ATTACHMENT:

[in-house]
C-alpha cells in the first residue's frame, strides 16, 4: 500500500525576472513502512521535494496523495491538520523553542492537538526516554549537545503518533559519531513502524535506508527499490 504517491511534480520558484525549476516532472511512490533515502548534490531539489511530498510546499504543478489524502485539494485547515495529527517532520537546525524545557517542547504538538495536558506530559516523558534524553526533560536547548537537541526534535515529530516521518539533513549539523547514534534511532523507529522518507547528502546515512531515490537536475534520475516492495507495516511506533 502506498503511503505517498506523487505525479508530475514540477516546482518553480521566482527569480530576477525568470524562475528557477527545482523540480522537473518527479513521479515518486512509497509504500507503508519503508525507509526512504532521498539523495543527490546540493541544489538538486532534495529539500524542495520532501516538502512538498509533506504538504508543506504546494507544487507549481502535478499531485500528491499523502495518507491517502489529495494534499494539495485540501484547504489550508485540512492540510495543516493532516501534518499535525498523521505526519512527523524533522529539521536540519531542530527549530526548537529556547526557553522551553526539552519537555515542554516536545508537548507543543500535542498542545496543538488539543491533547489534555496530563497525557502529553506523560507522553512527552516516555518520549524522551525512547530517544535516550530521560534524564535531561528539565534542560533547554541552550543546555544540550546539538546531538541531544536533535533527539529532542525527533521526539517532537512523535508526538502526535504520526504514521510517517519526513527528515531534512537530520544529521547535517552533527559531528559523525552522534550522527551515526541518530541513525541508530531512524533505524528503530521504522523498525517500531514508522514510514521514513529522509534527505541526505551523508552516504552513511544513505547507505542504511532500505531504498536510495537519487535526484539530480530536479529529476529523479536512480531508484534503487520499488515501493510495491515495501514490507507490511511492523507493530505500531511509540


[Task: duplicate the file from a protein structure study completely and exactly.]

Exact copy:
[in-house]
C-alpha cells in the first residue's frame, strides 16, 4: 500500500525576472513502512521535494496523495491538520523553542492537538526516554549537545503518533559519531513502524535506508527499490 504517491511534480520558484525549476516532472511512490533515502548534490531539489511530498510546499504543478489524502485539494485547515495529527517532520537546525524545557517542547504538538495536558506530559516523558534524553526533560536547548537537541526534535515529530516521518539533513549539523547514534534511532523507529522518507547528502546515512531515490537536475534520475516492495507495516511506533 502506498503511503505517498506523487505525479508530475514540477516546482518553480521566482527569480530576477525568470524562475528557477527545482523540480522537473518527479513521479515518486512509497509504500507503508519503508525507509526512504532521498539523495543527490546540493541544489538538486532534495529539500524542495520532501516538502512538498509533506504538504508543506504546494507544487507549481502535478499531485500528491499523502495518507491517502489529495494534499494539495485540501484547504489550508485540512492540510495543516493532516501534518499535525498523521505526519512527523524533522529539521536540519531542530527549530526548537529556547526557553522551553526539552519537555515542554516536545508537548507543543500535542498542545496543538488539543491533547489534555496530563497525557502529553506523560507522553512527552516516555518520549524522551525512547530517544535516550530521560534524564535531561528539565534542560533547554541552550543546555544540550546539538546531538541531544536533535533527539529532542525527533521526539517532537512523535508526538502526535504520526504514521510517517519526513527528515531534512537530520544529521547535517552533527559531528559523525552522534550522527551515526541518530541513525541508530531512524533505524528503530521504522523498525517500531514508522514510514521514513529522509534527505541526505551523508552516504552513511544513505547507505542504511532500505531504498536510495537519487535526484539530480530536479529529476529523479536512480531508484534503487520499488515501493510495491515495501514490507507490511511492523507493530505500531511509540